Llodra Confirms $2.3 Million For Animal Facility, Dog Park, Operations

Llodra Confirms $2.3 Million For Animal Facility, Dog Park, Operations

By Kendra Bobowick

& John Voket

First Selectman Pat Llodra announced Monday that a bequest from two late residents, friends and animal lovers, will enable the town to complete construction on a new animal control facility, as well as setting up an annual fund to underwrite operations.

The bequest will also include an additional infusion of cash to complete and outfit a planned dog park.

Mrs Llodra told the Board of Selectmen May 21 that attorneys for the estates of Frances Hair and Hazel Bouchard asked her for a list including everything the town would need to complete the construction and outfit the new animal control facility, to maintain its operations including costs for supplemental consultants like trainers and veterinarians, and to ready an adjacent dog park for opening.

“We identified every single item we were unable to purchase for this facility, and they have accepted all of that,” Mrs Llodra said. The news was met with an audible whistle of approval from Public Works Director Fred Hurley, who was on hand for other business, and who has been overseeing construction on the dual projects on the west side of the Fairfield Hills campus.

Town Director of Finance Robert Tait previously told The Bee that the money could have gone for a new facility, if one was not built yet, but since a new pound is almost ready to open, he said this week the balance will “support the new shelter above and beyond the budget.”

Costs for veterinary care and supplies are among other uses for the funds, including “anything to do with cats and dogs,” he confirmed. According to the bequest, the money is to be used for “the benefit of animals, in particular, cats and dogs.”

Mrs Llodra said the attorneys for the Hair and Bouchard estates were very interested in hearing more about the planned dog park, and determined an extra $171,368 would be set aside specifically to get the park open as soon as possible.

“It’s a happy day for Park and Rec, isn’t it,” said Parks and Recreation Department Director Amy Mangold. And, “It’s good timing.” A recent Strutt Your Mutt fundraiser drew a large crowd of volunteers including Friends of Park and Bark, dog park committee members, dog park supporters, and pet owners eager to see a new leash-free environment.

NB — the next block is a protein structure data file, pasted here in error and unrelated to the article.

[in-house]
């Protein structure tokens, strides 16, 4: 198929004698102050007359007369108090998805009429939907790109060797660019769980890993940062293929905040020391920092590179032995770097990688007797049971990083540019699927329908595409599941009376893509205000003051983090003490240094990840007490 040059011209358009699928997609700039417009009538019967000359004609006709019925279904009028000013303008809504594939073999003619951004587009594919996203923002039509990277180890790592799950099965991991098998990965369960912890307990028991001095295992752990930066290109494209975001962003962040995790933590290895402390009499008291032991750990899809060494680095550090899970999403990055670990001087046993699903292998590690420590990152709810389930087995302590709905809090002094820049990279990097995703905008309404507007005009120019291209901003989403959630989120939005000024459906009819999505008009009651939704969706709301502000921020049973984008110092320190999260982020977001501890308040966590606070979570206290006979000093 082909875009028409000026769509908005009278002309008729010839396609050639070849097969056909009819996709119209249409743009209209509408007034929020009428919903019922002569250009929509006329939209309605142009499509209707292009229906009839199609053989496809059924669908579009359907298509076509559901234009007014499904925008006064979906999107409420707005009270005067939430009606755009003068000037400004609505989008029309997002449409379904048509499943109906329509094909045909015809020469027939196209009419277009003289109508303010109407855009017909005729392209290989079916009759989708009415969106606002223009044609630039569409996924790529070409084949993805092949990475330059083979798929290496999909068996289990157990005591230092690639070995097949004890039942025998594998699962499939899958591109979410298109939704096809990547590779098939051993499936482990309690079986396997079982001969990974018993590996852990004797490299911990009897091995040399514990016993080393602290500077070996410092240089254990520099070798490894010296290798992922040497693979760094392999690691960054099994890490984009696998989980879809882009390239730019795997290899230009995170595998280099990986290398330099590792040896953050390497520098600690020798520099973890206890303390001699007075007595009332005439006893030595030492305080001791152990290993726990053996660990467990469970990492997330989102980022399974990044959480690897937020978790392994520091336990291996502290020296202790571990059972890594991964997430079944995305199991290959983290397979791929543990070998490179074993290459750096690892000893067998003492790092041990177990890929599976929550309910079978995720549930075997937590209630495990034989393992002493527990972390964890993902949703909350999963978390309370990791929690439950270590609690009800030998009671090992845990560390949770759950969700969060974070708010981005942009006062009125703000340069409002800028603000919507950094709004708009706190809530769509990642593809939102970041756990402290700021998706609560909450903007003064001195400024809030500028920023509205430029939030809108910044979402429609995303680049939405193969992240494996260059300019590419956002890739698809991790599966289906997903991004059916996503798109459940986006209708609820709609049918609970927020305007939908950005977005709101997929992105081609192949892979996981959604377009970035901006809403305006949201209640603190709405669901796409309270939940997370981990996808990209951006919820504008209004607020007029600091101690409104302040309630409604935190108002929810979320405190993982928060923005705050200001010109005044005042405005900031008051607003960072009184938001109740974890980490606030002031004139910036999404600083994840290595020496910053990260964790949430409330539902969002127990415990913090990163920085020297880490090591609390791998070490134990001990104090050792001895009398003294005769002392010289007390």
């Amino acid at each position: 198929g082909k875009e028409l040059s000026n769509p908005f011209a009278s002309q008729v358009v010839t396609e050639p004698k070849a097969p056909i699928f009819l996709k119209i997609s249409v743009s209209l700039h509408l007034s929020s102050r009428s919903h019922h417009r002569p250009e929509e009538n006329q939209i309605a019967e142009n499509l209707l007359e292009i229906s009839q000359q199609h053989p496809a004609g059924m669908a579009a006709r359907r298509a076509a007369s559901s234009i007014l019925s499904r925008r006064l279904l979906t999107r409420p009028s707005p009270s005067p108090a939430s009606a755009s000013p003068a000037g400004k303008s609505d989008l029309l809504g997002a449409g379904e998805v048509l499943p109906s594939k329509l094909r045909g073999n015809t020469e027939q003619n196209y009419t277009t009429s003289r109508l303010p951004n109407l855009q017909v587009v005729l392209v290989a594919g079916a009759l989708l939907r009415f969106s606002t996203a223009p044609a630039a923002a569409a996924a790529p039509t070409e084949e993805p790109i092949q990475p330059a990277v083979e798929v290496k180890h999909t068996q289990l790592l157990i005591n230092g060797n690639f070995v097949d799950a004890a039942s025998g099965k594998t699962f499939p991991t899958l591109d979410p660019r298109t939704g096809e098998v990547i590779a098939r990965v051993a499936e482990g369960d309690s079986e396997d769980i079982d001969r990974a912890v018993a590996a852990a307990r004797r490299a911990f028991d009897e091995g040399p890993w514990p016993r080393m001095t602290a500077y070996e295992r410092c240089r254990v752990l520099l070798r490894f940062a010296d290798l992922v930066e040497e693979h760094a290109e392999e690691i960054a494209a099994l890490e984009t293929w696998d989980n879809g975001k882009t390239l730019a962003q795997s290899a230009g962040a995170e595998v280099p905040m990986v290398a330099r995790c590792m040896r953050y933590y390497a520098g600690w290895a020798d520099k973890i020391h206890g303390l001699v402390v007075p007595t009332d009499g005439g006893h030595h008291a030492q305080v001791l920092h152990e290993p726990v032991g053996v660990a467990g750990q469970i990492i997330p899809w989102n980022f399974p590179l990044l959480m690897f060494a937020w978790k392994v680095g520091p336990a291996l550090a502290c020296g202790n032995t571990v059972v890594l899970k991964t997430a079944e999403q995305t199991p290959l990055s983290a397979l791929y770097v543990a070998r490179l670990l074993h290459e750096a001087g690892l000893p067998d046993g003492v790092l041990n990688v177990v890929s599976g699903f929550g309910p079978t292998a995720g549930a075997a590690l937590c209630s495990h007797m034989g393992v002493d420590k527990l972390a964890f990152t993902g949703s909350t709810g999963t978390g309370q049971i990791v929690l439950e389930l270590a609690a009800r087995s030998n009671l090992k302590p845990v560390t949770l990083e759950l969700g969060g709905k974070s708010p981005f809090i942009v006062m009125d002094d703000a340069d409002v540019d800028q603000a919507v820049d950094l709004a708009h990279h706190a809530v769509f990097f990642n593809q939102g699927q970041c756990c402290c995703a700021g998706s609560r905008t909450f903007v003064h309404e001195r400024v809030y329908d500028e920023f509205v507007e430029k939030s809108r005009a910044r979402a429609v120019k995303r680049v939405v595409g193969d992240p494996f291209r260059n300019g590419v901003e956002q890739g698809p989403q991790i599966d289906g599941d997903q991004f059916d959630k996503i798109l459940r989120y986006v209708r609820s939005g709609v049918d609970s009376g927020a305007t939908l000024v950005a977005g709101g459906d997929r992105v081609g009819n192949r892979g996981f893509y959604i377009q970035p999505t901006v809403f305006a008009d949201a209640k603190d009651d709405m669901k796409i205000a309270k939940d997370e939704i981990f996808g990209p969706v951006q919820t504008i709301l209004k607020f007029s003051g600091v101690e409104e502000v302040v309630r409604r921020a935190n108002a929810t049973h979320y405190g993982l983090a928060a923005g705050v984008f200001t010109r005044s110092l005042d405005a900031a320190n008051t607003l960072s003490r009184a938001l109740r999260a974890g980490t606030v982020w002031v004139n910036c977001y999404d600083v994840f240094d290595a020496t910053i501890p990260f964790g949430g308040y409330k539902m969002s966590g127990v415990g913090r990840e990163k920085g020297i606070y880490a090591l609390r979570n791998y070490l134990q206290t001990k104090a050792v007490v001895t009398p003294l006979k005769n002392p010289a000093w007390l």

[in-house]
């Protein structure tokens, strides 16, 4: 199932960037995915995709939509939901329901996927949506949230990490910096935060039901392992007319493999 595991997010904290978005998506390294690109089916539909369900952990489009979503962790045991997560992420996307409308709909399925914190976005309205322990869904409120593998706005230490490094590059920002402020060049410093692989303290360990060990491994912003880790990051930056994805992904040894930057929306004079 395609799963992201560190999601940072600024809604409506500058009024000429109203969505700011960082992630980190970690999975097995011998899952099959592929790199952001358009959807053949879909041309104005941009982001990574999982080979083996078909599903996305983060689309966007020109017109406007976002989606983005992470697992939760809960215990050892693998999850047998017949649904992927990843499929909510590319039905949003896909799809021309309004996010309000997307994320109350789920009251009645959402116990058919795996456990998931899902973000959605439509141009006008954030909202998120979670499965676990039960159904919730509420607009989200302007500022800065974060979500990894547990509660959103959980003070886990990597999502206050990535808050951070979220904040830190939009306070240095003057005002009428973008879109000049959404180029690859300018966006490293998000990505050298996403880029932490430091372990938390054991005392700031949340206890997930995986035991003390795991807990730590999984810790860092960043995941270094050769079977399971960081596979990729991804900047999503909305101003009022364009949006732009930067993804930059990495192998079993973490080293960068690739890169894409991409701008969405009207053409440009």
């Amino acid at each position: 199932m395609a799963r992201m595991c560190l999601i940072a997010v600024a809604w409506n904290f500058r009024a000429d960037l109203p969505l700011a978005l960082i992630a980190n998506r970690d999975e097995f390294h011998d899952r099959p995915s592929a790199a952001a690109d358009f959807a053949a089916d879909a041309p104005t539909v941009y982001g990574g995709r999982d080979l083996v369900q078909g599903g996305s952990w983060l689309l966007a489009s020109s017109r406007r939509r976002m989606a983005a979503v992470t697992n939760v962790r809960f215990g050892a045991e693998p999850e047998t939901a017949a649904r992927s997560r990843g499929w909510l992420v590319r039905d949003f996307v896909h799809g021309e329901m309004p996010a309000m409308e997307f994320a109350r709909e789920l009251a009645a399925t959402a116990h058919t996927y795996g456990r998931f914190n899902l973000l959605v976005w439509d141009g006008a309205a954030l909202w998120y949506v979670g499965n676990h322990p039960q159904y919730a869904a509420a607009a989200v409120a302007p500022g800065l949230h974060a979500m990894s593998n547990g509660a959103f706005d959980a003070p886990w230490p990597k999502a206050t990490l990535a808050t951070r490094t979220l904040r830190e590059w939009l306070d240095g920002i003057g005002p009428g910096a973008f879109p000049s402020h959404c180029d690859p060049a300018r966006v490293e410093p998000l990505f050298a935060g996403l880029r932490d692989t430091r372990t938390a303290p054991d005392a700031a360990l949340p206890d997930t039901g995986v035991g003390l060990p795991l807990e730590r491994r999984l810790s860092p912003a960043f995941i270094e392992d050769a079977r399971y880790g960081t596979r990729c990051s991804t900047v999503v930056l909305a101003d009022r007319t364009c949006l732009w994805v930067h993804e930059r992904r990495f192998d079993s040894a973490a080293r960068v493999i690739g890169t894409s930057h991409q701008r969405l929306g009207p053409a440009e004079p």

The fundraising volunteers “worked so hard, it’s such a happy day,” said Ms Mangold. “How wonderful that the funding is here. It’s wonderful that we can see these improvements become a reality.” Ms Mangold paid special recognition to Assistant Director of Recreation RoseAnn Reggiano for her dedication. “She has been the connection with Friends of Park and Bark and Parks and Recreation to raise the funds, organize the events, and raise awareness.”

Again stressing the number of people who have turned out in past years to support the proposed dog park, she said, “This park will fill such a need and a benefit to the community.”

The initial goal to pay for fencing and to open the park was $50,000. Plans were to continue to raise funds and work toward enhancements in the future. “But now we can do the whole park. It will be a beautiful park,” Ms Mangold said.

Above and beyond the fencing, additional funds from the trust will pay for completing the dog park with enhancements that could include shade structures, water fountains, benches, signs, a bulletin board, trash receptacles, hitching posts, agility structures, a spray pad for dogs to keep cool, trash bag dispenser, and a dog wash.

The enhancements would make the dog park as user-friendly as possible, Mrs Llodra said.

The amount designated to complete the animal control headquarters is $785,848, and there will be a separate fund of $1,385,000 that will be distributed in gradually increasing annual increments starting at $50,000. That installment will increase by three percent each year going forward until the fund is retired.

Up to an additional $10,000 can also be tapped from that fund annually to provide education for students, trips to the dog park, and the care of pets, according to Mr Tait.

Animal Control Officer Carolee Mason said she was “absolutely” happy to learn about a $2 million bequest to the town on behalf of animal welfare.

“With that money we will have a trainer working with them,” she added. Dogs often need time to settle in at a new home, she said. “When dogs are adopted out, they’re hesitant and nervous and have things to work out.”

To have funds for training and helping the dogs acclimate to new homes leaves her “ thrilled,” Ms Mason said. “It’s a lot of money and a good thing. I am happy for the animals, the dogs and the cats. Hopefully this will make it easier on the town.”

After the town budget failed during the second referendum on May 15, she is aware, “We have to keep the budget down, so this is a relief.”

Frances Hair was 98 when she died in April 2008. The widow of Val Hair, she had been a resident of Sandy Hook for more than 30 years at the time of her death. She was owner and operator, with her late husband, of the former Pine View Nursing Home in Monroe.

Hazel Bouchard died this past January. She was 78, and had long been the proprietor of Hazel’s Liquor Store, which was located on Route 25 at the Monroe town line.

Both women have been laid to rest at Newtown Village Cemetery